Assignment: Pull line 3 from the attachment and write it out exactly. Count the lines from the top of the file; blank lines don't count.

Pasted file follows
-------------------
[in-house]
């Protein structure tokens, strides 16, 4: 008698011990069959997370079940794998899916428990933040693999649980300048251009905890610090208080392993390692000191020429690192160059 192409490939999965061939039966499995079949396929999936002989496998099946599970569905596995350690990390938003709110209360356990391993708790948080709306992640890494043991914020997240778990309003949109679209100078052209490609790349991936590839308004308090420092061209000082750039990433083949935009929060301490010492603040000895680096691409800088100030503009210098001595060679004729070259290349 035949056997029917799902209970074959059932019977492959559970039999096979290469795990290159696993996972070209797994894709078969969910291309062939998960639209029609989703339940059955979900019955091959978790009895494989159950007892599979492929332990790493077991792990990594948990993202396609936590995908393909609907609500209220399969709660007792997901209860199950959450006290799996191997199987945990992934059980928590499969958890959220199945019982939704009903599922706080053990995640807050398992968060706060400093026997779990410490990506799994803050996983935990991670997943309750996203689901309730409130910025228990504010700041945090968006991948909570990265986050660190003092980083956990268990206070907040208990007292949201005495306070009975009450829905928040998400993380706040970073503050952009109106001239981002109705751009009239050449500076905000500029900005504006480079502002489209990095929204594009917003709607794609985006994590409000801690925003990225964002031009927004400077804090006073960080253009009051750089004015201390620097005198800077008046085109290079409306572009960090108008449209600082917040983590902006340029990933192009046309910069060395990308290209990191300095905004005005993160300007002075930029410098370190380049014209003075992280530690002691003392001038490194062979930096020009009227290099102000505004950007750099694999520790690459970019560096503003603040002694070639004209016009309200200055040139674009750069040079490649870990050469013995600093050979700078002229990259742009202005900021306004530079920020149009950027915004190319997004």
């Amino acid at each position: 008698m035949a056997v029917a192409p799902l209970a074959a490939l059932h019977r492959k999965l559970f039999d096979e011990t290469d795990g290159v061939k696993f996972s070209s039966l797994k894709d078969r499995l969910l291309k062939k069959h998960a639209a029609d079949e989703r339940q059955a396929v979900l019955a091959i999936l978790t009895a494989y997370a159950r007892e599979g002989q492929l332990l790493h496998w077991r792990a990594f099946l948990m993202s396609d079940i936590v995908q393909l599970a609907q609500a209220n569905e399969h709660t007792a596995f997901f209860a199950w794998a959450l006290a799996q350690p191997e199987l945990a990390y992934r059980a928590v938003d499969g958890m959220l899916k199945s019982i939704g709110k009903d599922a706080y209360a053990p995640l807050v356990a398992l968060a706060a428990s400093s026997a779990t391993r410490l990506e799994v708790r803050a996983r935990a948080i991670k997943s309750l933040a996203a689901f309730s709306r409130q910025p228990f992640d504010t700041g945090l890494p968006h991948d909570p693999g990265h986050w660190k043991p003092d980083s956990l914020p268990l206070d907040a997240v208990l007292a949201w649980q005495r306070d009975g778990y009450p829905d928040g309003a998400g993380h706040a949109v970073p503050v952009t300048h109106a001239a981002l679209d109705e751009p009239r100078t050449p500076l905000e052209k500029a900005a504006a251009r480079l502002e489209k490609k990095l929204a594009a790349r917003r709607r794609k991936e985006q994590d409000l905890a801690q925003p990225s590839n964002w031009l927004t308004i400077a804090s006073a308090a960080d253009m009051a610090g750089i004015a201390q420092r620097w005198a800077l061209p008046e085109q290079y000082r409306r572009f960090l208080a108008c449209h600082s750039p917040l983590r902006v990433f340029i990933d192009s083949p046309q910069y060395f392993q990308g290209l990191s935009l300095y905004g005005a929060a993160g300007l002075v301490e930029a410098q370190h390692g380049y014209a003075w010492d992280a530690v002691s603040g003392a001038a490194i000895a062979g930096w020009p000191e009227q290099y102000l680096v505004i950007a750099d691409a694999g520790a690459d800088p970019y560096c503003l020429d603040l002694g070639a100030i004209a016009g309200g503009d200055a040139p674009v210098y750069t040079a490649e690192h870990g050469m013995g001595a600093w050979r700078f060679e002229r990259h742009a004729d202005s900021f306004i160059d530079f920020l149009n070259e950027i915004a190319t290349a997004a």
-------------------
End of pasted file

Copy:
């Amino acid at each position: 008698m035949a056997v029917a192409p799902l209970a074959a490939l059932h019977r492959k999965l559970f039999d096979e011990t290469d795990g290159v061939k696993f996972s070209s039966l797994k894709d078969r499995l969910l291309k062939k069959h998960a639209a029609d079949e989703r339940q059955a396929v979900l019955a091959i999936l978790t009895a494989y997370a159950r007892e599979g002989q492929l332990l790493h496998w077991r792990a990594f099946l948990m993202s396609d079940i936590v995908q393909l599970a609907q609500a209220n569905e399969h709660t007792a596995f997901f209860a199950w794998a959450l006290a799996q350690p191997e199987l945990a990390y992934r059980a928590v938003d499969g958890m959220l899916k199945s019982i939704g709110k009903d599922a706080y209360a053990p995640l807050v356990a398992l968060a706060a428990s400093s026997a779990t391993r410490l990506e799994v708790r803050a996983r935990a948080i991670k997943s309750l933040a996203a689901f309730s709306r409130q910025p228990f992640d504010t700041g945090l890494p968006h991948d909570p693999g990265h986050w660190k043991p003092d980083s956990l914020p268990l206070d907040a997240v208990l007292a949201w649980q005495r306070d009975g778990y009450p829905d928040g309003a998400g993380h706040a949109v970073p503050v952009t300048h109106a001239a981002l679209d109705e751009p009239r100078t050449p500076l905000e052209k500029a900005a504006a251009r480079l502002e489209k490609k990095l929204a594009a790349r917003r709607r794609k991936e985006q994590d409000l905890a801690q925003p990225s590839n964002w031009l927004t308004i400077a804090s006073a308090a960080d253009m009051a610090g750089i004015a201390q420092r620097w005198a800077l061209p008046e085109q290079y000082r409306r572009f960090l208080a108008c449209h600082s750039p917040l983590r902006v990433f340029i990933d192009s083949p046309q910069y060395f392993q990308g290209l990191s935009l300095y905004g005005a929060a993160g300007l002075v301490e930029a410098q370190h390692g380049y014209a003075w010492d992280a530690v002691s603040g003392a001038a490194i000895a062979g930096w020009p000191e009227q290099y102000l680096v505004i950007a750099d691409a694999g520790a690459d800088p970019y560096c503003l020429d603040l002694g070639a100030i004209a016009g309200g503009d200055a040139p674009v210098y750069t040079a490649e690192h870990g050469m013995g001595a600093w050979r700078f060679e002229r990259h742009a004729d202005s900021f306004i160059d530079f920020l149009n070259e950027i915004a190319t290349a997004a």